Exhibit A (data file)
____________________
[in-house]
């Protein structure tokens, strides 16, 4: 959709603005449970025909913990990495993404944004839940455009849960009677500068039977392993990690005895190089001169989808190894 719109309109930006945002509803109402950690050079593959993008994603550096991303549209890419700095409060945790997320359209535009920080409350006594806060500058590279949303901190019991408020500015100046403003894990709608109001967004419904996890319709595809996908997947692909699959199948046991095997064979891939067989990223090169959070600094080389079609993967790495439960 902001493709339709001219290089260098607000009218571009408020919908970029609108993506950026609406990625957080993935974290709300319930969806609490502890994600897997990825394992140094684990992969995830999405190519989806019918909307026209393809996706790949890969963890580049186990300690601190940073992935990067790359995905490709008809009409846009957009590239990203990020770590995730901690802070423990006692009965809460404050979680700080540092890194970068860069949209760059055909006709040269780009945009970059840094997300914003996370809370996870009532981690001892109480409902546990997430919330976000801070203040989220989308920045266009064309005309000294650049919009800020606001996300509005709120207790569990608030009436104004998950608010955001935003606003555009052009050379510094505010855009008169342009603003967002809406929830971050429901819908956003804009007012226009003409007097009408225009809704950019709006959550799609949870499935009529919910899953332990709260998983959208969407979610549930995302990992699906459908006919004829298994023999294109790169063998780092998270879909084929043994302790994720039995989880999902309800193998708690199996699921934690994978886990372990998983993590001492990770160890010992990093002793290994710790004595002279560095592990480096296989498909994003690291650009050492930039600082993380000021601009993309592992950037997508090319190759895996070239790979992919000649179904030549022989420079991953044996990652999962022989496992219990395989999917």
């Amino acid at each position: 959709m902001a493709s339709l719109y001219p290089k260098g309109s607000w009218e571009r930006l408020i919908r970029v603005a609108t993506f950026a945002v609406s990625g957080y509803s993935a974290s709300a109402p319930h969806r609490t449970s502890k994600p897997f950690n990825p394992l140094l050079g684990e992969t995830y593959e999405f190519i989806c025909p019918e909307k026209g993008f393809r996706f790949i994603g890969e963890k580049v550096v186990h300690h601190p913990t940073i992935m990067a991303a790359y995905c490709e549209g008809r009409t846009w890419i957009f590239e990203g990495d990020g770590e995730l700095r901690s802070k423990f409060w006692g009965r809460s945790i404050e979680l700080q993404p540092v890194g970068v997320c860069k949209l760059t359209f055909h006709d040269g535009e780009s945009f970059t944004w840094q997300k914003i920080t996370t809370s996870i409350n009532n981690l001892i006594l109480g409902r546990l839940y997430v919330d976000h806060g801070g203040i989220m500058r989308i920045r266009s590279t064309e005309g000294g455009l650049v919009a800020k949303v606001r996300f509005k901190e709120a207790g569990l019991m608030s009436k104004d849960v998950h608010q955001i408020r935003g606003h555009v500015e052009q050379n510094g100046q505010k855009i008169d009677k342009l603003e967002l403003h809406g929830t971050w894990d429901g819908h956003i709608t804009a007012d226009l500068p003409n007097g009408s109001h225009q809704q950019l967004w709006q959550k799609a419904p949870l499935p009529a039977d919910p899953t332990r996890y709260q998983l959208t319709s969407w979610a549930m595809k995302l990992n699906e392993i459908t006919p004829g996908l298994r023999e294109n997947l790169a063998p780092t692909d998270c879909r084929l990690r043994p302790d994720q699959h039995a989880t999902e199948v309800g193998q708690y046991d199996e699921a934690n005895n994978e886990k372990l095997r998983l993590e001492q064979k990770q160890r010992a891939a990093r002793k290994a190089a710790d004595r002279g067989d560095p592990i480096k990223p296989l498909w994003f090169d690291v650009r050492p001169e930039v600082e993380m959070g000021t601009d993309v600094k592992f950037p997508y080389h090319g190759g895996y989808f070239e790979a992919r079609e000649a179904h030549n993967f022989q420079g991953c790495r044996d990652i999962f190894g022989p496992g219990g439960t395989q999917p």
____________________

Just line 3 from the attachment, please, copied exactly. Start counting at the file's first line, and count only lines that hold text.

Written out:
């Amino acid at each position: 959709m902001a493709s339709l719109y001219p290089k260098g309109s607000w009218e571009r930006l408020i919908r970029v603005a609108t993506f950026a945002v609406s990625g957080y509803s993935a974290s709300a109402p319930h969806r609490t449970s502890k994600p897997f950690n990825p394992l140094l050079g684990e992969t995830y593959e999405f190519i989806c025909p019918e909307k026209g993008f393809r996706f790949i994603g890969e963890k580049v550096v186990h300690h601190p913990t940073i992935m990067a991303a790359y995905c490709e549209g008809r009409t846009w890419i957009f590239e990203g990495d990020g770590e995730l700095r901690s802070k423990f409060w006692g009965r809460s945790i404050e979680l700080q993404p540092v890194g970068v997320c860069k949209l760059t359209f055909h006709d040269g535009e780009s945009f970059t944004w840094q997300k914003i920080t996370t809370s996870i409350n009532n981690l001892i006594l109480g409902r546990l839940y997430v919330d976000h806060g801070g203040i989220m500058r989308i920045r266009s590279t064309e005309g000294g455009l650049v919009a800020k949303v606001r996300f509005k901190e709120a207790g569990l019991m608030s009436k104004d849960v998950h608010q955001i408020r935003g606003h555009v500015e052009q050379n510094g100046q505010k855009i008169d009677k342009l603003e967002l403003h809406g929830t971050w894990d429901g819908h956003i709608t804009a007012d226009l500068p003409n007097g009408s109001h225009q809704q950019l967004w709006q959550k799609a419904p949870l499935p009529a039977d919910p899953t332990r996890y709260q998983l959208t319709s969407w979610a549930m595809k995302l990992n699906e392993i459908t006919p004829g996908l298994r023999e294109n997947l790169a063998p780092t692909d998270c879909r084929l990690r043994p302790d994720q699959h039995a989880t999902e199948v309800g193998q708690y046991d199996e699921a934690n005895n994978e886990k372990l095997r998983l993590e001492q064979k990770q160890r010992a891939a990093r002793k290994a190089a710790d004595r002279g067989d560095p592990i480096k990223p296989l498909w994003f090169d690291v650009r050492p001169e930039v600082e993380m959070g000021t601009d993309v600094k592992f950037p997508y080389h090319g190759g895996y989808f070239e790979a992919r079609e000649a179904h030549n993967f022989q420079g991953c790495r044996d990652i999962f190894g022989p496992g219990g439960t395989q999917p």